When a mass market automaker such as Ford asks you and a select number of motoring hacks to drive their recently launched performance pickup, you drop everything and accept its offer.
That was what happened to this writer and a select number of motoring media in early December as they were given the opportunity to discern what made the Ford Ranger Raptor a unique runner in the 4×4 double cab segment.
Hieing off to the Liwliwa lahar bed in San Felipe, Zambales, motoring scribes were given just one pass with the Raptor and its one-notch-down P1.695 million Ford Ranger Wildtrak 2.0L 4×4 sibling to show the difference between them. Having driven the latter before, this writer insisted that he take on the Raptor.
Seat time for a good 25-35 minutes was already rapture of the speed off-roading kind. 500 NM of torque from a 2.0L straight four sequential twin turbo diesel mill will do that and make an impression on even the most jaded motoring hack. Careful right foot inputs make the pickup go quickly from rest, even with just the rear wheels moving and the BF Goodrich Baja Champion All Terrain A/T K02 LT285/70R17s constantly clawing for grip on the shifting lahar. Combine the torque with forced induction that spools early, plus a seemingly short ratio 10-speed automatic gearbox and you’re almost always in the powerband. You need not worry about that red needle on the tach dropping down to the nine o’ clock level (read: 1,500 rpm) and below, as the ‘box easily settles into a gear and rarely upshifts.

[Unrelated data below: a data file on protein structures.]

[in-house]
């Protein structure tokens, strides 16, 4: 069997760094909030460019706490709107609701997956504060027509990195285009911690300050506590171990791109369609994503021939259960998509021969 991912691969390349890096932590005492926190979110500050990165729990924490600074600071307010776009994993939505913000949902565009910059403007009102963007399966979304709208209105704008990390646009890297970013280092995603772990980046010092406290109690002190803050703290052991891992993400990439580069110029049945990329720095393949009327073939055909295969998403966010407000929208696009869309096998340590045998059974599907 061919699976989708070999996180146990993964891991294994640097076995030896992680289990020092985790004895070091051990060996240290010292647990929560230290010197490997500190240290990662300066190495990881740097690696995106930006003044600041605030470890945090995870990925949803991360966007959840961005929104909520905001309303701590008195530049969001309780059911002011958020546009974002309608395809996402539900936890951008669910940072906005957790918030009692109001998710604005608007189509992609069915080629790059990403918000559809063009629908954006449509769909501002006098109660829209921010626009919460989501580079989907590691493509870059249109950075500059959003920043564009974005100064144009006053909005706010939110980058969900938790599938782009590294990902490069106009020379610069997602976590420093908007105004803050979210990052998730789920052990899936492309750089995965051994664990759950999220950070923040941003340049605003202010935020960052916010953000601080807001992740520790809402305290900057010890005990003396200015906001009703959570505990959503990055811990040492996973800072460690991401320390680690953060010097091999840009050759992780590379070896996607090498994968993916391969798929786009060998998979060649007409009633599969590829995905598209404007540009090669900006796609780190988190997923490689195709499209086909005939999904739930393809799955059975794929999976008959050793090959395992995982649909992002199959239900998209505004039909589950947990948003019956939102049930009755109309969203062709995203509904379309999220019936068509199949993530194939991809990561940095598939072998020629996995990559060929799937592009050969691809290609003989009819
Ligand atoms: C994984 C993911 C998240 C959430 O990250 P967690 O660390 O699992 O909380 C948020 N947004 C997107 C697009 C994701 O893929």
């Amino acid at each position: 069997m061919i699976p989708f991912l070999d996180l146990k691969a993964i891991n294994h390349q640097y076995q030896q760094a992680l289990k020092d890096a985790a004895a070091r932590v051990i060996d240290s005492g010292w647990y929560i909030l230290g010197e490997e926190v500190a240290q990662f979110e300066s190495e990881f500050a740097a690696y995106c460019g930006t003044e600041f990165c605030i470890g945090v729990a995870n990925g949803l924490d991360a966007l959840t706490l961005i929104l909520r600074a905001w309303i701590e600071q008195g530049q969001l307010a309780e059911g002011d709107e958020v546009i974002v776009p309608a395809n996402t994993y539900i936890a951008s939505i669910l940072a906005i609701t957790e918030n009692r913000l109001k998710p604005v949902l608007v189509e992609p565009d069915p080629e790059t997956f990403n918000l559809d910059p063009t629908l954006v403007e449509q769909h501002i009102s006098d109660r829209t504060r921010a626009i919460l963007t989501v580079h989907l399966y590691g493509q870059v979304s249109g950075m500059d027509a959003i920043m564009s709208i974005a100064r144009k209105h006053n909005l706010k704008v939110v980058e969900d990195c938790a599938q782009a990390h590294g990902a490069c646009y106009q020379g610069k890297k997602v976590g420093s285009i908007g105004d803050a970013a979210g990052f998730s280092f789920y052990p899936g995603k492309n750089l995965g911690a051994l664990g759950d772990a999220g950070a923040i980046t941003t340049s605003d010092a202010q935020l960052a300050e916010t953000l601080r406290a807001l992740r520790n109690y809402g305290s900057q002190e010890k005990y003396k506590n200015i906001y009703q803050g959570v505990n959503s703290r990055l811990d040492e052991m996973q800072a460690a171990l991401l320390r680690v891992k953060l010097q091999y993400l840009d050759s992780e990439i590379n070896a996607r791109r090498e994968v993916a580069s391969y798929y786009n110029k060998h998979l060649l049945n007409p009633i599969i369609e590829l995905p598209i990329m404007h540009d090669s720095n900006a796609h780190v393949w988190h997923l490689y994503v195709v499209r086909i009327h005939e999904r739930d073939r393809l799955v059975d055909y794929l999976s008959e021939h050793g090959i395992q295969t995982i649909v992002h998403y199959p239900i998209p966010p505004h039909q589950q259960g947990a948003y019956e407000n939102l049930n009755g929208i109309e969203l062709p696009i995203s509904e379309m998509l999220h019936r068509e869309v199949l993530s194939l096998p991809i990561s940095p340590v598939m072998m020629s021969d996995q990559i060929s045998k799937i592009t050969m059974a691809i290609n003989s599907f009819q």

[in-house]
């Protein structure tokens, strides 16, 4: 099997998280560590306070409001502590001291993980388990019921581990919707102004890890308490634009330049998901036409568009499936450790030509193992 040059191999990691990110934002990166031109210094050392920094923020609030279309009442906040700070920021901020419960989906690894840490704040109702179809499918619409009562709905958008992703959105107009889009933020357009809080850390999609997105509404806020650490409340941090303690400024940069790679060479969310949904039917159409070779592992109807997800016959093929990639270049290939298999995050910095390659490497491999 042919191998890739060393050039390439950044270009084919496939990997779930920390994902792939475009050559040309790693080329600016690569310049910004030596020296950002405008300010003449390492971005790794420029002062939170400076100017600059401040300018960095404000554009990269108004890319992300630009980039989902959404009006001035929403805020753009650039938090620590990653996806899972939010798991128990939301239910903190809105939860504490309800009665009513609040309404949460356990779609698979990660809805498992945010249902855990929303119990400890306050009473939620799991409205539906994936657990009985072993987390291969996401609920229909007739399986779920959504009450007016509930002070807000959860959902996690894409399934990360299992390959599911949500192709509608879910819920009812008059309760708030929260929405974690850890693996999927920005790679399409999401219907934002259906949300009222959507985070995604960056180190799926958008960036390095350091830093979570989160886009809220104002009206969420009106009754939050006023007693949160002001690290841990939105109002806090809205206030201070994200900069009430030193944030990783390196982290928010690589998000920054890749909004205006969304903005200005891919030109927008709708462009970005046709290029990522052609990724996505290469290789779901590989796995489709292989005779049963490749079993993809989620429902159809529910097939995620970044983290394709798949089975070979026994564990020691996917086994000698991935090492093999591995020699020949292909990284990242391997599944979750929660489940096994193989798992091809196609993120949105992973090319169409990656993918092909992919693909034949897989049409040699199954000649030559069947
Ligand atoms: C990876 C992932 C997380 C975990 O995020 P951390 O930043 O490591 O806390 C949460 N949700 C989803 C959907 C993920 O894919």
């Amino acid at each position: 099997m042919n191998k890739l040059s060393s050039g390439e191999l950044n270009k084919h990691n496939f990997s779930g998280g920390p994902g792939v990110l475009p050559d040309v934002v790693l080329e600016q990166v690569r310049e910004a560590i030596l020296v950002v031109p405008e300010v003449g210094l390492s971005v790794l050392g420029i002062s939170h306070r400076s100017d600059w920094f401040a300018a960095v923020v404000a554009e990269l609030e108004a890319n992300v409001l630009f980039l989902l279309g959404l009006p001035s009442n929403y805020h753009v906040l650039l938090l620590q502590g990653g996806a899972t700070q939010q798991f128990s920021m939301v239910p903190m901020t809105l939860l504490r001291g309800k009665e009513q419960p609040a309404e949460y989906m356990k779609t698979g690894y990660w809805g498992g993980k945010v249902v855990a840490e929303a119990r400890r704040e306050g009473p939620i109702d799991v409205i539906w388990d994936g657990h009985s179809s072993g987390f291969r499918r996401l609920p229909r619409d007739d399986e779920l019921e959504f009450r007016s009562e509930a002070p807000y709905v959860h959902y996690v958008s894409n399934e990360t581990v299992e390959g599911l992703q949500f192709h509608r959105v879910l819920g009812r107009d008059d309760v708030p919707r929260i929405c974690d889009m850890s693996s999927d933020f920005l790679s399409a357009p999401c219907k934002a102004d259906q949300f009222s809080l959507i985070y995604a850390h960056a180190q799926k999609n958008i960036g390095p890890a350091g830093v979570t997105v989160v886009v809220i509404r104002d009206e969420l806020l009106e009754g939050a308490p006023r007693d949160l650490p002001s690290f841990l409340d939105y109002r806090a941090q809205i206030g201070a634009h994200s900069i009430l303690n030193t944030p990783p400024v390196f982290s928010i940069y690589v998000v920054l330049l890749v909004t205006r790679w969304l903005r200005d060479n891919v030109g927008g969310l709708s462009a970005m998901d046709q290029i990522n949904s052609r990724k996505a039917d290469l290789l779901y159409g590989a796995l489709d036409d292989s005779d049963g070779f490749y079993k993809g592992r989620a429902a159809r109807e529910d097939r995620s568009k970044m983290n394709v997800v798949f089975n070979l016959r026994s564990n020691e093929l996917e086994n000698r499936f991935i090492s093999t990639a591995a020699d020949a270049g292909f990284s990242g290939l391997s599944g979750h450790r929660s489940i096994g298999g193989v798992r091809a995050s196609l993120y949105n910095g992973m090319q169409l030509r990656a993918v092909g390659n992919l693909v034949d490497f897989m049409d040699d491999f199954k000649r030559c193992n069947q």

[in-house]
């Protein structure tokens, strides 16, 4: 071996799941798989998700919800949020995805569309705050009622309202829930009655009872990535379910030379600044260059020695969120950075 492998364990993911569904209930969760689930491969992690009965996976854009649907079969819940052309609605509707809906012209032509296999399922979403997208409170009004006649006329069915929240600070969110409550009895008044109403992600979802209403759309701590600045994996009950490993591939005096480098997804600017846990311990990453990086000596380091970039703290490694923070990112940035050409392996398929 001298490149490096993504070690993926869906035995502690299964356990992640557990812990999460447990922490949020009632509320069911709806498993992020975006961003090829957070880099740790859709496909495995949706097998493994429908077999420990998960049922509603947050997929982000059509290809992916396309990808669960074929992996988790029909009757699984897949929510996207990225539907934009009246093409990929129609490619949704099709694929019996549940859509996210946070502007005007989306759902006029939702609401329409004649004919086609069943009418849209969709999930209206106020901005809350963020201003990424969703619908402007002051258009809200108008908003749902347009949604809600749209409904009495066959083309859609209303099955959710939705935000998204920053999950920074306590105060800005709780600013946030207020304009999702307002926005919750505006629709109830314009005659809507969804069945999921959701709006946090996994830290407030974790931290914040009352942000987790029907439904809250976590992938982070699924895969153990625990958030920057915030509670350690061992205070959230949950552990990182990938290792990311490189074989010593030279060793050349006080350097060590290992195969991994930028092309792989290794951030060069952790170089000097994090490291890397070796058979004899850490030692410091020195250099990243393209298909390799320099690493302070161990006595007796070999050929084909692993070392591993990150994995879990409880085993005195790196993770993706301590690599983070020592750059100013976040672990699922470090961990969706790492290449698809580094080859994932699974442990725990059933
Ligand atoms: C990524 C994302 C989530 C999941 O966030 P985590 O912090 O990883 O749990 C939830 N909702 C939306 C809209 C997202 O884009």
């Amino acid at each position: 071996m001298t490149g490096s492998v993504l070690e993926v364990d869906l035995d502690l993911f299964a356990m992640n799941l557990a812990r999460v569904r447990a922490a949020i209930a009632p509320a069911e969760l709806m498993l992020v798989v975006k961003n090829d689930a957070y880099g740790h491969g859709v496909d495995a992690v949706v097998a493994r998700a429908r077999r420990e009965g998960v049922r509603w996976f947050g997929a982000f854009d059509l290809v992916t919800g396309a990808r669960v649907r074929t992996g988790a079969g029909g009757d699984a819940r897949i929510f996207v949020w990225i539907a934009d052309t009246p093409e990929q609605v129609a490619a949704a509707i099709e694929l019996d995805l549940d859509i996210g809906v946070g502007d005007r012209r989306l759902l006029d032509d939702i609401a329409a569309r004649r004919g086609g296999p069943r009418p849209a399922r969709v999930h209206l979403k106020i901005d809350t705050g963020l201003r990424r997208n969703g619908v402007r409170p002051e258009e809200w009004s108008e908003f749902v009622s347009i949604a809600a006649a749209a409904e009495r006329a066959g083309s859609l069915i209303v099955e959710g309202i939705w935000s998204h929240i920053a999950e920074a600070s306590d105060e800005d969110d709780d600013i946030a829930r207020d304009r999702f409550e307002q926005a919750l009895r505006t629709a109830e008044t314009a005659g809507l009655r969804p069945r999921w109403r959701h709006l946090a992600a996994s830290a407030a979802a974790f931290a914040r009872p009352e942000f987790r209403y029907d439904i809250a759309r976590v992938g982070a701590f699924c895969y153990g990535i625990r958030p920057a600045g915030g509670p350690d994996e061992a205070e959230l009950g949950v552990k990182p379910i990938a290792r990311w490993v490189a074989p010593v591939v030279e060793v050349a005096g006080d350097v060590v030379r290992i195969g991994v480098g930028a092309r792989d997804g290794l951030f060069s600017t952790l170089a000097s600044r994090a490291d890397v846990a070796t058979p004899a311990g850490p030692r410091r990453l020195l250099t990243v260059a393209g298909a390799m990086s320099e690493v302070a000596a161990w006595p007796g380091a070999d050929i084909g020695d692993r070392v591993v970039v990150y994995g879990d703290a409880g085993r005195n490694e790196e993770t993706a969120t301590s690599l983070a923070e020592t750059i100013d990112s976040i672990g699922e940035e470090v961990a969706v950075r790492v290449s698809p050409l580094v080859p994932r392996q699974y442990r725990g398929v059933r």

The Raptor-specific course was designed to feature the pickup’s ability to literally hurdle shifting, yet on occasion scribes often ended up losing traction. Fortunately, a knob at the tranny’s 10 o’ clock side makes for an easy transition from using just the rear wheels to all four wheels. Simply make the unit stationary, press the off road button at the 10 o’ clock side, move the four-wheel-drive/4WD knob from “2H” (rear wheel drive) to “4H” (four high, 4WD used for hard earth and packed sand) or “4L” (four low, 4WD used for soft earth, river crossings, mud and loose sand), wait for the 4H or 4L light on the gauge cluster to stop blinking, step on the throttle and go.
On the Liwliwa dunes, one needed an educated right foot to prevent wheelspin from happening, as flooring the right pedal merely bogged down the rollers. Driving the Raptor at speeds hitting 100-odd kph on terra fluidum totally went against what one knew about going
Ranger Raptor rapture off-road on compacted lahar. With the Wildtrak, having a heavy right foot, 4H engaged and the box in second or third gear was all one needed to move about. But in the Raptor, you had to imagine an egg below the throttle, with breaking that egg resulting in a lack of momentum. Course instructor (and erstwhile off-road guru) Beeboy Bargas claimed that the exercise was how the Raptor should be driven — gradual throttle application, constant direction of momentum and rapid (but not sawing) inputs on the steering wheel.